Pop Culture Fix: These Two Sitcoms About Lesbians of Color Though

Hello welcome to your pop culture fix, a weekly edition of cool news for cool kids who like doing cool things with their cool pals.


The Teevee

+ Wanda Sykes just wrapped shooting a pilot for ABC called “Dream Team” in which she’s a lesbian OBGYN married to a woman with a daughter on the soccer team. I absolutely cannot wait and if it does not show up on my television screen I’ll die.

+ AND YET ANOTHER PIECE OF NEWS regarding a lesbian character of color on your teevee! Tattiawana Jones will be starring in the Untitled Weeks/Mackay comedy pilot about a lesbian and her straight best friend navigating their dysfunctional, co-dependent friendship. She’s best-known for Flashpoint but has also been in queer tv show Lost Girl and the lesbian film Tru Love.

+ In Season 2B of Empire, Tiana will have a new male companion and “Bre-Z hopes that the latter half of season 2 will “keep that realness,” but that Freda learns to open up and transition out of that “dark space” she’s been inhabiting for so long and “learn to have a little bit more fun.”” Also, Cookie will call Naomi Campbell’s character a “half-lesbian” and ask Jamal to “pick a damn team.”

+ I wanted to see how gay/bi male deaths compared to gay/bi female deaths, so I made this list for Queerty! I was actually expecting there to be way more gay/bi male deaths than female, due to the fact that gay men outnumber gay women on TV at something like 3:2… but… nope.

+ On that note, let’s talk about how we got here: The Mary Sue discusses what led to the history of Media Burying Its Gays, and looks at lots of reasons including:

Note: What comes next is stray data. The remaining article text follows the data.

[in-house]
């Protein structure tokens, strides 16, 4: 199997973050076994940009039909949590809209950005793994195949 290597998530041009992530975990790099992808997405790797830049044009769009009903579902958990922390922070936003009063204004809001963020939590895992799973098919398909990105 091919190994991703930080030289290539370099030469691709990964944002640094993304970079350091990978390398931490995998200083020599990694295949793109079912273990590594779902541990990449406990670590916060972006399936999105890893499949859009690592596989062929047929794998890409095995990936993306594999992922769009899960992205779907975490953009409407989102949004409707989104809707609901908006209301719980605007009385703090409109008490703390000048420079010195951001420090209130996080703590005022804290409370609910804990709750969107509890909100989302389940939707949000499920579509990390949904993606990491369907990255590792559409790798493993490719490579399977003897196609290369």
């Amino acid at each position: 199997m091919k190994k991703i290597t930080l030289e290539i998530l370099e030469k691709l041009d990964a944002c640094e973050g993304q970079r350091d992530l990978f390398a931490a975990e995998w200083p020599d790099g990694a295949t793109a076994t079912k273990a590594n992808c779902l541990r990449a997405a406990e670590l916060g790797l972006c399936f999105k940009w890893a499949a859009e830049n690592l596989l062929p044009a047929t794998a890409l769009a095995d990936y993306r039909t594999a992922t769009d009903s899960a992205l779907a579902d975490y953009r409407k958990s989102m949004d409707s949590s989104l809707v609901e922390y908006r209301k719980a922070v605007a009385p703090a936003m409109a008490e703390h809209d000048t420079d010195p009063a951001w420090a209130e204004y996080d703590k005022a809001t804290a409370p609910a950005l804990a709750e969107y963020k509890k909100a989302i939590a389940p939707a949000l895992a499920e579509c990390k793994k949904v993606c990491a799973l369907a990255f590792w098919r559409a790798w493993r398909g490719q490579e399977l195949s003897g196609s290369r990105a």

“It doesn’t matter if they die to violence (Boys Don’t Cry), disease (the recently released Freeheld) or AIDS (throw a dart, you’ll hit one), the number of films about queer people suffering and dying so far outnumbers all other kinds of media about them that it’s absurd.”

+ On an entirely different note, you might like this article from Bitch about Cameron Esposito’s new special, Marriage Material, especially this part:

So much Cameron and Deanne Smith!

So much Cameron and Deanne Smith!


The New Activists

+ Interview Magazine’s “The New Activists” issue is pretty kickass, and includes interviews with cool millennials like Hari Nef, Tyler Ford, Rowan Blanchard and Amandla Stenberg.

Amandla Stenberg:

I oftentimes receive the question, “What do you think is the most important social issue to focus on?” Or, “What’s the most important component of identity? Is it gay rights or race or feminism?” And I’m like, “Well, they’re all intertwined. It’s all one conversation at the end of the day. You can’t just pick one.” I mean, people experience all kinds of prejudice because of all different parts of themselves. And that doesn’t make one part more important than the other.

Rowan Blanchard: